It's just a few months since Climax and Games Workshop revealed that their adaptation of the classic Warhammer table-top system had morphed from an online strategy game to a massively multiplayer role-player. Today, in the first of a series of developer diaries, executive producer Matt Sansam fills us in on what the team has been up to...
Working with such an established intellectual property as Warhammer, and with a company like Games Workshop, with its huge global fan base, opens up a fantastic range of opportunities for a developer and more than a few constraints. On one hand, there is a vast range of information, images and background on the Warhammer world that has been published and compiled by GW over more than twenty years.
This means that when our artists sit down to create special creatures such as the Necrarch or Rat Ogre we are not so much inventing, as interpreting what already exists. Of course, we are aided in this task by the use of sound, movement and dynamic lighting, but essentially we are taking a small-scale metal or plastic miniature and delivering it to the player as a fully 3D rendered monster. At the same time, we feel a real responsibility to get it right in order to satisfy the expectations of the thousands of Warhammer gamers from around the world and their collective vision of how the world should look online.
In addition to the Giants, Wyverns, Rat-Ogres and Vampires, the team have also been focusing their efforts on some of the more mundane creatures that live in the world such as cats, rats and dogs! These do have an in-game function, as it is possible for each player characters to have a number of 'pet slots' into which they can place a cat, dog or more substantial beast such as a horse. As you can see from the images, these animals all have a rather unpleasant, mangy, scabby look about them, which seems to be perfectly in keeping with the tenor of the Warhammer world. [We've also released] images of a basic horse, an armoured horse and a pack-horse. As our players increase in wealth and prestige we fully expect them to spend money on improving the look and survivability of their mounts just as people in the real world like to get a bigger and better car!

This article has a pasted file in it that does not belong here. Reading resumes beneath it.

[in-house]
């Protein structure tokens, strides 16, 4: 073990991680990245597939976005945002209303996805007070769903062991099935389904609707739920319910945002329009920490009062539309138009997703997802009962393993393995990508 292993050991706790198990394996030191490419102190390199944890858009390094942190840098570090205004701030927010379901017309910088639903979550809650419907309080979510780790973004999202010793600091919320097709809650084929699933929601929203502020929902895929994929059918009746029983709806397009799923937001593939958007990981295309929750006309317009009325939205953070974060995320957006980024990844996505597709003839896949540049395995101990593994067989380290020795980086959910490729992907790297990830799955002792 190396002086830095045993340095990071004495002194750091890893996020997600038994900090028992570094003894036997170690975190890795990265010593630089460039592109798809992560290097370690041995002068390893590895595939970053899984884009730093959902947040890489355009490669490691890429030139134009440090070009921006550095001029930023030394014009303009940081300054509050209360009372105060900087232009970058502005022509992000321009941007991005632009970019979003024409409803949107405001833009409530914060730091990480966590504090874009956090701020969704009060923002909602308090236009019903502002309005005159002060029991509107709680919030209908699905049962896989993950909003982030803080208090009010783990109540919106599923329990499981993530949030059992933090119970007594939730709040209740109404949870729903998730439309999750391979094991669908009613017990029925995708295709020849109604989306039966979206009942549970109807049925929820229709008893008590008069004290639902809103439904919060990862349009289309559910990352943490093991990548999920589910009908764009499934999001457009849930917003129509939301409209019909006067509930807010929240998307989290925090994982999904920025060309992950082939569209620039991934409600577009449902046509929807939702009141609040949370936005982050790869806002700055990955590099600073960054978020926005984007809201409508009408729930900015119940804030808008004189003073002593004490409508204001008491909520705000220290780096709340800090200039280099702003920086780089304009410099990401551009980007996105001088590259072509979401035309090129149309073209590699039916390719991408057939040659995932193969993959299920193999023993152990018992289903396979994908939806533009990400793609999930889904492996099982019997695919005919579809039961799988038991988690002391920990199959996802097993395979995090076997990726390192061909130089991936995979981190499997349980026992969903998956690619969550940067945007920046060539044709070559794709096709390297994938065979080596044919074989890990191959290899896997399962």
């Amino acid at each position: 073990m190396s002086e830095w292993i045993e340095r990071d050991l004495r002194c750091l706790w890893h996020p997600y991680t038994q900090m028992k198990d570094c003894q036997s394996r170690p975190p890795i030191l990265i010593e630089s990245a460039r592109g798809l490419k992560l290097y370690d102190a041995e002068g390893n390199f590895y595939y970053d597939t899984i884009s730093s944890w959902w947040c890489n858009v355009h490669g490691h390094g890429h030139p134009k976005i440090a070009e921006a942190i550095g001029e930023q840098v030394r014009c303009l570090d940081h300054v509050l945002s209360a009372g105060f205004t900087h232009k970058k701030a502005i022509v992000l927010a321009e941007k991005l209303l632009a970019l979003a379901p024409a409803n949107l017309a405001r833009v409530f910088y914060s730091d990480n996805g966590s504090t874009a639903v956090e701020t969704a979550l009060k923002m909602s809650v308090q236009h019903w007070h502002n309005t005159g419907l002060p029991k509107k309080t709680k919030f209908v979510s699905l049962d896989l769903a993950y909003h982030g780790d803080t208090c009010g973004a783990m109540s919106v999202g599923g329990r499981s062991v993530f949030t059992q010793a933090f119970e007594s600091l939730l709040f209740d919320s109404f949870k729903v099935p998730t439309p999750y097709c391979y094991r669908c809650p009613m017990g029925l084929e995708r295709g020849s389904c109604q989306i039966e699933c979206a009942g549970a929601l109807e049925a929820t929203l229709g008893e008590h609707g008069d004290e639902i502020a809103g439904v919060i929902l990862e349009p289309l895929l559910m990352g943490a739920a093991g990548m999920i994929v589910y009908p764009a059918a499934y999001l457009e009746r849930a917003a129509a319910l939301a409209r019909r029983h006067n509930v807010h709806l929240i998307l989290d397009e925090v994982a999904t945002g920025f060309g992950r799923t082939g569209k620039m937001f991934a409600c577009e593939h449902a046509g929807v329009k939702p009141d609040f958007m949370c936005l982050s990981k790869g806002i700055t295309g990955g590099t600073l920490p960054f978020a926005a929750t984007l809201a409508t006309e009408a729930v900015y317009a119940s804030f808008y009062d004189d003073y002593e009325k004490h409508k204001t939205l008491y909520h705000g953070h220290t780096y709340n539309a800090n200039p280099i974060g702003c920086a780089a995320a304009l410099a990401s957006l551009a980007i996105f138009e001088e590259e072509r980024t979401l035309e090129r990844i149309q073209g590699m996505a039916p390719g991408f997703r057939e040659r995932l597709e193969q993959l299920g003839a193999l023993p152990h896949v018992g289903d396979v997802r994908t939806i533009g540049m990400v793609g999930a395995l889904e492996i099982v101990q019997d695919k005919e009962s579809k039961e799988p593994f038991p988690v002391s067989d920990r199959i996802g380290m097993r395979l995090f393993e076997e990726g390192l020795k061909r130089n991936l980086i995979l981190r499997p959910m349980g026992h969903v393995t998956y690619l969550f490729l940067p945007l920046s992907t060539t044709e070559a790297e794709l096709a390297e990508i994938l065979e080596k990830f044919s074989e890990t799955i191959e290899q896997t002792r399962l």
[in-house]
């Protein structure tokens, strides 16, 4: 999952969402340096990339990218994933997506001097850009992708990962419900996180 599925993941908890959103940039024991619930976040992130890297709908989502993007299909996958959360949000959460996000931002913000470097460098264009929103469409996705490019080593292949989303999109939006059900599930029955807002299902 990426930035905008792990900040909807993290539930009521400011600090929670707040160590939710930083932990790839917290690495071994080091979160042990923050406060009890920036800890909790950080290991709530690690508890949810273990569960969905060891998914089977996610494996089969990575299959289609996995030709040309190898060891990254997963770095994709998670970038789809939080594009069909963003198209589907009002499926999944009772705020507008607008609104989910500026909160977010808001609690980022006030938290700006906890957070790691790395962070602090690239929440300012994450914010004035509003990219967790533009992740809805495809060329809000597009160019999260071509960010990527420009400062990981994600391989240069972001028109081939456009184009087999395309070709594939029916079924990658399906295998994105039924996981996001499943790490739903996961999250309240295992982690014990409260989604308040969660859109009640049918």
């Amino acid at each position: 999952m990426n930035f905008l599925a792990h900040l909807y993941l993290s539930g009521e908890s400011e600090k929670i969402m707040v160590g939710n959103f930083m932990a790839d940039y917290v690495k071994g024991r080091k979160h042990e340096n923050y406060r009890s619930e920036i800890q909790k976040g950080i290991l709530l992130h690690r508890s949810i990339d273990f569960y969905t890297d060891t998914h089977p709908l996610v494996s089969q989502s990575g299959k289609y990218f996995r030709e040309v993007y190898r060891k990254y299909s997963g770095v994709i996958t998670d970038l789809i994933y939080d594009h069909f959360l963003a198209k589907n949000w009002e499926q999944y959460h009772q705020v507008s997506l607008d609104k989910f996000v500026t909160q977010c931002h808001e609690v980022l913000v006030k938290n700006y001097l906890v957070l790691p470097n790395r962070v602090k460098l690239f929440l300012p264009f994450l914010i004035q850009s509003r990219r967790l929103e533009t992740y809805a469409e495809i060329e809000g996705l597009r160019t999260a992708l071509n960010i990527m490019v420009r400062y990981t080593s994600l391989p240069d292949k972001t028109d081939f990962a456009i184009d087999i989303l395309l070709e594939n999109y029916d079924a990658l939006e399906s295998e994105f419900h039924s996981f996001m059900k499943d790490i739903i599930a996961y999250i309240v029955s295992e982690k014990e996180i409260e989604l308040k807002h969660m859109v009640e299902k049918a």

Everywhere You Go
Pitching so far ahead to a game that is not due for release until 2004, we really wanted to try some things that hadn't been done before. In order to truly deliver the promise of a persistent world, we wanted more than just day/night and the occasional rainstorm! The superb graphical abilities of Nvidia's GeForce 3 and 4 cards means that we can change the reflective properties of surfaces when it rains to give the illusion of 'wetness' and actually create snow that settles on the ground and buildings.
Potentially this will allow the design team to structure the game in a way that, for example, it becomes 'winter' for one week per month (real world time) and this change in the weather alters all of the spawn and object tables for the game and so makes the game-world change its character for the players. As I've said, all this is a bit ahead of the curve at the moment, but we are feeling pretty good about both the art and technology assets we'll need to deliver this promise to our players.
Turning to the design front, the team have been finishing up the last few details of the core game structure and nailing down those last few features such as how player-run Warrior Companies actually work, which NPC's are needed to allow players to rent and occupy buildings, and the finer points of the weapon and combat systems. At the same time, the world creation team have finished up their work on the core map and have now laid out over 400 sq km of the Reikland at around 25:1 scale and in scary detail! This task has included the definition of all the major towns, farms, villages, coaching inns etc in that area, as well as the routes between them. When we begin to dig into the world in this level of detail, we realise that we are not just interpreting the Warhammer background, but we're actually creating and evolving it.
Delivering an online game is such a different kind of project to a tabletop battles game; where GW can fudge over the detail of certain places, we need to actually locate and build them into our world, and so we need to plan them out as if they were real places. As there are well over sixty of these settlements, you can imagine how long it took to get right! However, the really interesting part of all this has been the mapping out of Marienburg, one of the key towns within this part of the Empire. Watching a huge city growing street-by-street has been really exiting. We hope these cities will be one of the key features of Warhammer Online. Rather than using our towns as simple service stations as in other online games, we intend them to be urban dungeons where we expect our players to spend many hours, days and weeks exploring, fighting, trading and adventuring.
As you can see, these last three months have been a really interesting period in the development of Warhammer Online. We now think that we've got more answers than questions, which, for a producer, is not a bad place to be. With so much ground work now complete, the next phase is to really get our teeth into creating and populating the Warhammer World. Interesting times lie ahead...
Executive Producer Climax - Warhammer Online